Suzanna. In love with a schnauzer named Mimzy. Instagram

magicalnaturetour:

“Friendship bear and chimpanzee ~ Unexpected friendships have a couple of guests Zoo Myrtle Beach Safari park, South Carolina, USA. The five-month grizzly bear named Bam Bam and chimpanzees Wali play and grow up together, enthralling visitors to the park. As soon as the friends grow up, they will go into the natural habitat: Bam Bam in North America, and the Wali in the jungle of southern Africa. Photos by Barry Bland/Rex Features

awwww

#animals   #bear   #chimpanzee   #primate   #zoo   #friends   #queue   #cute  

whiny-sugar-glider:

BBC Earth - Africa

(via theolduvaigorge)

#animals   #gorilla   #queue   #wildlife   #ape   #primate   #africa   #bbc  
llbwwb:


This made me laugh:) (by josefgelernter)


work it

llbwwb:

This made me laugh:) (by josefgelernter)

work it

#animals   #monkey   #primate   #butt   #heat   #queue   #wildlife  

farewell-kingdom:

Tim Flach - More Than Human

(via theolduvaigorge)

#animals   #ape   #primate   #monkey   #queue  

rhamphotheca:

earthandscience:

Five species likely to become extinct in the next 40 years

  1. Rabb’s Fringe-Limbed Treefrog (Ecnomiohyla rabborum) - Estimated number in wild: One.  - The big-footed frogs have been devastated by a fungal disease that swept into the area in 2006. Scientists know of only one in the wild, identified by its call. Some live in captivity but have not bred.
  2. Ploughshare Tortoise (Astrochelys yniphora)Estimated number in the wild: 400 -Confined to five small, unconnected areas, the tortoises are “nearly certain to go extinct within the next 30 years,” according to the Wildlife Conservation Society. A fragmented habitat limits breeding, and poachers take them for the illegal pet trade.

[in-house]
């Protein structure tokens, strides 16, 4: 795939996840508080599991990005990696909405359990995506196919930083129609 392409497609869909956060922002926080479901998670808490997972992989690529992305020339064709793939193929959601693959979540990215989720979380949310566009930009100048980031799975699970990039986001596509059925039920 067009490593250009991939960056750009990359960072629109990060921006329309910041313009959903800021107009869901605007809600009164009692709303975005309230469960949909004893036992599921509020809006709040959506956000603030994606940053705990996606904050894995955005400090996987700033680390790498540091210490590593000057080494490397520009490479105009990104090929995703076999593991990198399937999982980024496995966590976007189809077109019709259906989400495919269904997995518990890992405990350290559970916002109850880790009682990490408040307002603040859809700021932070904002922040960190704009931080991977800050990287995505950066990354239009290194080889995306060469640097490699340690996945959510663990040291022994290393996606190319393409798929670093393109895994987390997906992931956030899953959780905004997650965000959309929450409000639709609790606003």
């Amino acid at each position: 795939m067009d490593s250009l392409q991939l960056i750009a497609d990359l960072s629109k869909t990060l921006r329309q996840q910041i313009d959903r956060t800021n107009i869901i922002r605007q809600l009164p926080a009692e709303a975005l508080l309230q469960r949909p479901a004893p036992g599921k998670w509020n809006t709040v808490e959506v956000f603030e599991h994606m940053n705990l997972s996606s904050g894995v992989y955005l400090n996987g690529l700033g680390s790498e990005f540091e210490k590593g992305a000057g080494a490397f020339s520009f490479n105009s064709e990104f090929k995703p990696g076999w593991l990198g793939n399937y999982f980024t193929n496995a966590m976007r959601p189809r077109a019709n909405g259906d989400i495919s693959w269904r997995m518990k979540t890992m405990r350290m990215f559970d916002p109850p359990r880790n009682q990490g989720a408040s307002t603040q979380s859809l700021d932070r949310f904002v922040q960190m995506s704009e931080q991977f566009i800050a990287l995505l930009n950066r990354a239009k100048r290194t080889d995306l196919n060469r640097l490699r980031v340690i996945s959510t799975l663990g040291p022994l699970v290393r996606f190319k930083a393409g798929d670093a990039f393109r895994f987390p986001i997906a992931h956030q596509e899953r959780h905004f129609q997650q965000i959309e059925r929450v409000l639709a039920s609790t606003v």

3. Hirola (Damaliscus hunteri)Estimated number in wild: 600 - The population has steadily declined because of disease, drought and predators. Cattle farmers have taken over much of the antelope’s habitat, and poaching continues in both countries.
  4. Baiji (Lipotes vexillifer) Estimated number in wild: Unknown. - Scientists declared the dolphin extinct in 2006 after a survey of the Yangtze River failed to yield a single one, but there has since been an unconfirmed sighting. Dams and water pollution have eliminated or damaged the animal’s habitat.
  5. The Cat Ba Langur (Trachypithecus poliocephalus) - Estimated number in wild: 59 - They are hunted for “monkey balm,” a traditional medicine. Most surviving langurs are females in isolated groups with little access to males.

:(  :(  :(  :(  :(  :(  :(  :(  :(  :(

(via scienceyoucanlove)

#queue   #animals   #endangered species   #wildlife   #treefrog   #extinct   #amphibian   #tortoise   #reptile   #hirola   #dolphin   #langur   #primate   #mammal   #cetacean  
anthrocentric:

Comparative Cognition and Neuroscience: Misconceptions about Brain Evolution [onlinewiley]Toru Shimizu 




Abstract: This paper discusses five common misconceptions about the evolution of the brain. These misconceptions are: (1) brains evolved in a unilinear, serial process; (2) brain size increased linearly from simple to complex animals; (3) all the systems in the brain in different animals evolved at the same rate; (4) the “new” part of the brain became larger through evolution; and (5) the “same” brain structures in different animals attained the “same” functions. These misunderstandings must be corrected in order for comparative brain research to be a useful approach to understand the cognitive functions of different animals. This paper also discusses the growing interest in the integration of animal cognition studies and comparative brain research in the United States of America. In particular, two recent scientific meetings are presented as examples of the type of collaborations for exploring interdisciplinary brain research for comparative cognition. 







This short article by Shimizu is a brilliant article for those who are getting into neuroscience, brain evolution, biology, or biological anthropology. It addresses the common misconceptions regarding brain evolution and explains why these misconceptions exists (and its impact in the scientific community). I highly recommend it as a good foundation piece to give students in the first few weeks of an introductory biological anthropology or neuroscience course. Of course, you’re welcomed to just read it for fun because it’s still pretty damn great. 

anthrocentric:

Comparative Cognition and Neuroscience: Misconceptions about Brain Evolution [onlinewiley]
Toru Shimizu